With all of these considered, it is hard to imagine that they would want to risk all of that by starting a riot.

Coming to Singapore can be a stressful transition. The cost of living is exorbitant compared to that of at home. They faced social isolation and segregation, perhaps by choice due to language barrier and cultural differences, but also because of many local’s unwelcoming attitude towards foreigners. Xenophobia is muted, but rife, in the island state.

Even as a Malaysian myself, I have received a small but undeniable share of unjustified flake when I started my middle school education on the island. I have a classmate who frequently taunted me about my nationality — of how I did not deserve to be in his country, about how absurdly horrible my English skills were (which I don’t deny, really), of how undesirable the social and political climate in my home country is (well, that is why I moved to Singapore). If I faced such issues even in an elite school on the city state, I am not surprised that foreign workers find themselves in the similar situation when out in the public.

The Little India Riot can be seen as a vent for long-time mistreatment and suppression suffered by the workforce. The death of an innocent member of the group served as a simple but deadly spark leading to a warehouse loaded with fireworks, stocked over a long period of time.

Exploitation of the event

The nightmare scenario that I have fear all the while has happened — people using this unsightly speckle in Singapore’s orderly, calm history for self-serving purposes. Racism ran unchecked and rife, where people, despite coming from an educational system ranked one of the best in the region and the world, published and shared racist, misleading or over-generalizing opinions about foreign workers.

Even the government was quick to draw the line. “There was no Singaporeans involved in the riot,” the news outlets cited the police force commissioner Ng Joo Hee. “27 South Asians were arrested,” one news article read. The us-verses-them battle begins.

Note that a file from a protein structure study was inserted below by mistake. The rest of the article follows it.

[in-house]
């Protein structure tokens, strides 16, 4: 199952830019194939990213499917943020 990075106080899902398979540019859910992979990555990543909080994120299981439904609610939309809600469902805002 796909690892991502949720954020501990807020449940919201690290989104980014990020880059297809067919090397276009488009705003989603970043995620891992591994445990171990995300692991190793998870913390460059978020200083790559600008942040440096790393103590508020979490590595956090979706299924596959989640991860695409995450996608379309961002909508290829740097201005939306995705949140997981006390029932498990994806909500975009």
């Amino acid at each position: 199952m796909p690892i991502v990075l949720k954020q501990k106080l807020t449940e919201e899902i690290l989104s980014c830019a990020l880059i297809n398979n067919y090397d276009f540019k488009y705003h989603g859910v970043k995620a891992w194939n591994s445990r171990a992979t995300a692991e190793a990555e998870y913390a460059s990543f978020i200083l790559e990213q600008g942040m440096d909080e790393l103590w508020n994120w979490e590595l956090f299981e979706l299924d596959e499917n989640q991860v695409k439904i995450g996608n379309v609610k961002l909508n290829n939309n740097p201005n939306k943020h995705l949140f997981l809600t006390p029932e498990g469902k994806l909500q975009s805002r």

I can foresee people using this as an excuse to push for sanctions against members of the foreign workforce — of how we should limit work permits issued, about how we should place further restrictions and requirements on issuing residence permits.

Knee-jerk response

The government was swift to allay public worries with so-called knee-jerk responses that lack tremendous amount of foresight and only focuses on the superficial causes of this episode of social unrest in Singapore.


“Singapore open to idea of
housing foreign workers at offshore islands

While not making it policy, the development minister of Singapore suggested that, much to my horror, the nation is open to the option of housing migrant workers on offshore islands. My question is, what good does this do to Singapore?

By sequestering migrant workers away from the general populace that we collective call “Singaporean”, we are not only hampering integration of immigrants into our society, but also setting an extremely dangerous and slippery precedent that segregation based on nationality and origin is acceptable and tolerated in a society we call first-world.


“Lui Tuck Yew to look into
stricter alcohol licensing measures for Little India”

Meanwhile, the transport minister Lui Tuck Yew promised to explore options of restricting sales of alcohol in Little India. Does that solve the problem of the social unrest? Not at all. While alcohol is known to lower social inhibitions, it only serves as a fuel to the riot, not a cause. By restricting alcohol sales in specific quarters in Singapore, we are simply barking up the wrong tree — and if belligerents really want to make trouble, they can of course acquire alcoholic drinks elsewhere or by other means.